There was no vacancy at his old Auckland church so he took a position as a secondary school teacher. While following this new career over the next thirty years—one that he was to enjoy and excel at—he continued to provide ministerial support to the Auckland church, in effect working as a dual professional.
He held teaching positions at Warkworth District School, 1961-1964; and at Motueka High School,1964-66, where he was head of French. The family moved to Fiji and between 1967-1970 Lincoln taught at Queen Victoria School and the University of the South Pacific. He returned to New Zealand as head of English to Dannevirke High School and then went to a Maori boys boarding school, Te Aute College, in 1981 as House Master and head of English. He had recently completed an MPhil in education at Massey University with a thesis on “The Language of the mottos of New Zealand secondary schools.” His teaching career continued until 1990.
Throughout this time he provided occasional supply to the Auckland Unitarian Church, participated as a key speaker at Unitarian conferences, and led services when various celebrations occurred in the life of the church. As secretary of the New Zealand Unitarian Association, 1962-64, Lincoln worked as associate editor on the national Unitarian journal Motive. In 1963 when his old friend William Jellie died, it was Gribble who conducted the funeral service at the Auckland Unitarian Church.
Describing his Unitarianism, in a radio talk in 1967, Gribble said he saw salvation in, “regarding each other as brothers and sisters… we must help each other, love each other, forgive each other.” And he went on, “We [must] try to be tolerant of each other, to respect each other’s viewpoint, to understand each other as far as possible.” In 1980 he gave the keynote address at the Australian and New Zealand Unitarian Conference. In his address he spoke of the tragic loss of their only son Roy: “Dolores and I have come to this Conference in urgent need of you all, in need of the strength and comfort of your love and caring. We urgently need warm Unitarian fellowship in the bleakness of our bereavement.” The eightieth anniversary celebration of the Auckland Unitarian Church in 1981 was led by Gribble: He described this church as “my spiritual home.” He was also a significant participant when the Australian and New Zealand Unitarian Conference was held in Auckland in 1989.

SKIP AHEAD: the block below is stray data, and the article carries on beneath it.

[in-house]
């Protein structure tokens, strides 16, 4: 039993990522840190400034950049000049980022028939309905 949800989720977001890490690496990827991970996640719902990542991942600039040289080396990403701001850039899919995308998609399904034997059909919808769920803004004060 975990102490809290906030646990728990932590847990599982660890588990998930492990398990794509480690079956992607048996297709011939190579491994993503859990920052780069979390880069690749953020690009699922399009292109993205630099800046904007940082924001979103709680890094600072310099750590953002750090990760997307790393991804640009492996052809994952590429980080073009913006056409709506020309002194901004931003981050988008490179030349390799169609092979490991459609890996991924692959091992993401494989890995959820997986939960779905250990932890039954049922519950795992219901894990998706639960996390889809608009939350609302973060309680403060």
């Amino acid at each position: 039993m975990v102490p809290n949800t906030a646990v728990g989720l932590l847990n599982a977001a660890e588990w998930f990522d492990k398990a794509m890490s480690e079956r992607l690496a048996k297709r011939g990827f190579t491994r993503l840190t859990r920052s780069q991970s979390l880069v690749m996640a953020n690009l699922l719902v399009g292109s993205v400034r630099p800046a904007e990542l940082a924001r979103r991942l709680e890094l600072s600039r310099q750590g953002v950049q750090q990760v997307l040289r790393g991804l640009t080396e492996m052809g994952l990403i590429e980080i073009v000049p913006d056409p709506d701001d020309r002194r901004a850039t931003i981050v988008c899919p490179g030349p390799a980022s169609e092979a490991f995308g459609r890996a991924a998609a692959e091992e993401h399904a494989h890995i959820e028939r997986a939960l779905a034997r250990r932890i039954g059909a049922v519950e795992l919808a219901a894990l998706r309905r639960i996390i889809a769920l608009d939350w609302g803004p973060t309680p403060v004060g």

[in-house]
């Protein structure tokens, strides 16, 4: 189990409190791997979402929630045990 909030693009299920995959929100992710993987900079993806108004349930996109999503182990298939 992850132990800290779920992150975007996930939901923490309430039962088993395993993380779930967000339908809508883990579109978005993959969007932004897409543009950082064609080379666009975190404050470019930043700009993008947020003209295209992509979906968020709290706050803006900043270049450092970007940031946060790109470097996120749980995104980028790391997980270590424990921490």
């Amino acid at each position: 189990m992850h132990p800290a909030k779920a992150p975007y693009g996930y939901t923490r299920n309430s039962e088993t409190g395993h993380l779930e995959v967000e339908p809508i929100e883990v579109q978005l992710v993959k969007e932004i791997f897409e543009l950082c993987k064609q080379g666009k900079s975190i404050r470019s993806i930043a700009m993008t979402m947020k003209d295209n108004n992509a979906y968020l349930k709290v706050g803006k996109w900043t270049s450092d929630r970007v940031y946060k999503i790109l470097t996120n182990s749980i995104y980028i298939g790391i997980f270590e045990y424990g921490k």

Two English Unitarian ministers, Arthur Vallance (1902-1990) and his wife Elspeth Vallance (nee Hall, 1915-2009) retired to Blenheim, New Zealand, in 1985. Arthur was past president of the General Assembly of Unitarian and Free Christian Churches in the UK. When he died, Gribble traveled to Blenheim and conducted the funeral service. Linda Moss and her husband, Max Landau Moss, who came from America, had jointly ministered at the Auckland Unitarian Church starting in 1990. When Linda Moss died in 1996, Gribble came to Auckland as the acting minister and stayed for four months, providing leadership and support for the grieving congregation, including the widowed husband. Again in 1998 at the centennial celebrations of the church it was Gribble who gave the sermon. His final sermon at the Auckland church was in December 2005.
Gribble's contribution to New Zealand Unitarianism was unique in many ways, not least because he was the last New Zealander trained for the ministry at Oxford.
Gribble's student records are in the student archives of Harris Manchester College, Oxford, England. Biographical information can be found in a number of articles written by Lincoln Gribble including; “A Member’s View,” Auckland Unitarian Church News & Views (April 1988); “The Unitarians,” Motive (June 1968); “A Beckoning Future,” in Celebrating Our First One Hundred Years, A commemorative edition of Motive (March 1998); “Liberal Religion in the Eighties,” Unitarian Quest (April-September 1980); and the sermon, “Black and White or Colour,” Auckland Unitarian Church News & Views (September 1981). A copy of a July 1952 letter from William Jellie to Lincoln Gribble is held by Wayne Facer.Our Church
Article by Wayne Facer - posted May 2, 2014